Logline: Bond teams up with a Russian agent to defeat an ocean-obsessed millionaire who has hijacked two nuclear missiles, planning to start a nuclear war and create a new civilization underwater.
After the lukewarm reception of The Man with the Golden Gun (1974), producer Albert R. Broccoli doubled the budget for The Spy Who Loved Me, knowing that James Bond’s future lie in the balance. The general consensus is that The Spy Who Loved Me, Roger Moore’s third outing as Bond, is his best and I would have to agree. Whereas Live and Let Die (1973) and The Man with the Golden Gun were lacking in many areas, The Spy Who Loved Me is bigger and better, sporting a solid script and some of the most iconic scenes in all of Bond’s history.
In the excellent pre-title sequence, Anya Amasova (Barbara Bach), a KBG agent, is introduced. Even though Bach’s performance is pretty wooden, she plays a strong Bond girl, who even outranks the British agent. After catching up with 007, the viewer is treated to an incredible ski chase sequence in which Bond twists, turns, and does somersaults before skiing off the face of a mountain. The ski jump makes for the single most impressive stunt in the series and one of the greatest movie stunts of all time. After the relatively action-free pre-title sequences of the last two films, The Spy Who Loved Me set a new precedent for an action-packed opening that features amazing, death-defying stunts.
The title sequence features one of the absolute best theme songs of the series – Carly Simon’s “Nobody Does It Better.” The song proved to be a huge success and even earned an Oscar nomination. The film’s score, composed by Marvin Hamlisch, is a good one and features “Bond 77,” a disco rendition of the James Bond theme that places the film firmly in the 1970s.
In the Bond series, plots and elements are recycled time and again. The Spy Who Loved Me is more or less, a retread of You Only Live Twice (1967) but is undoubtedly the superior of the two. Spy is one of the more outlandish entries of the series and yet, it works remarkably well. The Austrian actor, Karl Jürgens gives a solid, if understated performance, as the megalomaniacal villain, Karl Stromberg. His steel-toothed henchman, Jaws, played by the 7’2″ Richard Kiel, is one of the most memorable Bond baddies and would return in the following film, Moonraker (1979). As Bond, Roger Moore is great and has settled nicely into the role.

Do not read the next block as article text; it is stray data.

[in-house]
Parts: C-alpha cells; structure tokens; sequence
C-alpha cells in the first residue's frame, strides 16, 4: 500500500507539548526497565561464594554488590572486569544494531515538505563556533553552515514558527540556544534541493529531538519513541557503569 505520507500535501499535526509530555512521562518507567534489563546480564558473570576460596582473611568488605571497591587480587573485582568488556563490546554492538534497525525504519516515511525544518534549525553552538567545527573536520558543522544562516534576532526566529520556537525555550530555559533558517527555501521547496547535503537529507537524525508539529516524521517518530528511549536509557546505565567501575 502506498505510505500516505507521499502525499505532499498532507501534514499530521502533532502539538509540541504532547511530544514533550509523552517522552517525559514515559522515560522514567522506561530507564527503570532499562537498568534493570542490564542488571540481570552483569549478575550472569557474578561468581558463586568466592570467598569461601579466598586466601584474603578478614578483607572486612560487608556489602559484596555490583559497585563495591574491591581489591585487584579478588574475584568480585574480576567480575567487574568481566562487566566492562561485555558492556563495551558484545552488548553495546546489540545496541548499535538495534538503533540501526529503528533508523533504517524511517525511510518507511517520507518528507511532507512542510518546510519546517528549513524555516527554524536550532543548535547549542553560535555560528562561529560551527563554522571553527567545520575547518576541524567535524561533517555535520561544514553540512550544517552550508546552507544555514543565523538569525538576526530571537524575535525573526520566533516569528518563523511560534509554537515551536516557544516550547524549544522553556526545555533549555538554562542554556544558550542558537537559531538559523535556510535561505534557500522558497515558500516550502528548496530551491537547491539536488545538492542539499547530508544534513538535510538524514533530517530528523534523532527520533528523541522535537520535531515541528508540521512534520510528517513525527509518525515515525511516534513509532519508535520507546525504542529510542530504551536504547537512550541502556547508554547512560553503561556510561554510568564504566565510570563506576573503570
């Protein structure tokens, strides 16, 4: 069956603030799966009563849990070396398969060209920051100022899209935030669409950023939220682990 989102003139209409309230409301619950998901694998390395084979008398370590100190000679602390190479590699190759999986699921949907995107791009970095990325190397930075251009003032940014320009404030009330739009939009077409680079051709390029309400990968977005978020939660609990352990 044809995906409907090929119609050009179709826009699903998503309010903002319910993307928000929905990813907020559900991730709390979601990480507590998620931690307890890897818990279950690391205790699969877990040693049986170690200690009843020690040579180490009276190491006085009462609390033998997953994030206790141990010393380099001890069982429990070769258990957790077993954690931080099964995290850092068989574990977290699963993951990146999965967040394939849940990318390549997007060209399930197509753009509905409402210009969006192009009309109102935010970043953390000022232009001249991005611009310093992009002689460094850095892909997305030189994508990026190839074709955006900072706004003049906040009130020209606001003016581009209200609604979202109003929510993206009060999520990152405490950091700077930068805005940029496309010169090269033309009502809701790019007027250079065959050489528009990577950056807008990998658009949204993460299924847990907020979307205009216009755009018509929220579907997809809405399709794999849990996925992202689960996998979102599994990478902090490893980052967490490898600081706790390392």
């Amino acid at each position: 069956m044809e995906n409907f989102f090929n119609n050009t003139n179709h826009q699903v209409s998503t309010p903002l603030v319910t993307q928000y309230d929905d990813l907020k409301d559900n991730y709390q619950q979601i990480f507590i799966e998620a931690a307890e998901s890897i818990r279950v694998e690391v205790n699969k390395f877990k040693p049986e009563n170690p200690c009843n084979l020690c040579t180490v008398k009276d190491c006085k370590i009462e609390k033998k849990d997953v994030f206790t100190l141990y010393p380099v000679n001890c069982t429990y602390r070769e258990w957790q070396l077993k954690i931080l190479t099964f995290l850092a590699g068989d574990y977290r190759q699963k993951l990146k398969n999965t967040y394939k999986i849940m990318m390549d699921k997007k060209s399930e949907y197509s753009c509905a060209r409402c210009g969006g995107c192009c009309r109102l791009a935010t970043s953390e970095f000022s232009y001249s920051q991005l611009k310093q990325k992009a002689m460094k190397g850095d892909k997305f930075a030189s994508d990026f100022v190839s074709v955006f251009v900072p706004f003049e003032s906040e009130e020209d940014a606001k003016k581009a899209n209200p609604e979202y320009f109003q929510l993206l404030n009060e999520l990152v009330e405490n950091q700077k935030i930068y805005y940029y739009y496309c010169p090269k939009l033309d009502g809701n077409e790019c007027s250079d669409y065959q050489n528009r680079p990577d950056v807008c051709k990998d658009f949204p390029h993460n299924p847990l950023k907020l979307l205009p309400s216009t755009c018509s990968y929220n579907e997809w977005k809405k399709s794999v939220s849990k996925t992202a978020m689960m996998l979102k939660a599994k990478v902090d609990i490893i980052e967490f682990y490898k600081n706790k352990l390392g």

The Spy Who Loved Me features a plethora of great sequences. I love the scenes in Egypt, particularly the confrontation between Bond, Anya, and Jaws at Karnak. In Sardinia, Italy, Q (Desmond Llewelyn) gives Bond his new ride – the Lotus Esprit, a sleek sports car. The chase sequence with the Lotus is one of the best – a non-stop thrill ride that takes Bond and Anya on the highway and into the ocean, as the car converts into a submarine.
Commonly regarded as Moore’s best Bond, The Spy Who Loved Me is a lot of fun. Not only does it feature some of the most iconic moments in the series, but it has a solid script and memorable characters, proving that nobody does it better.
Rating (out of ****): ***1/2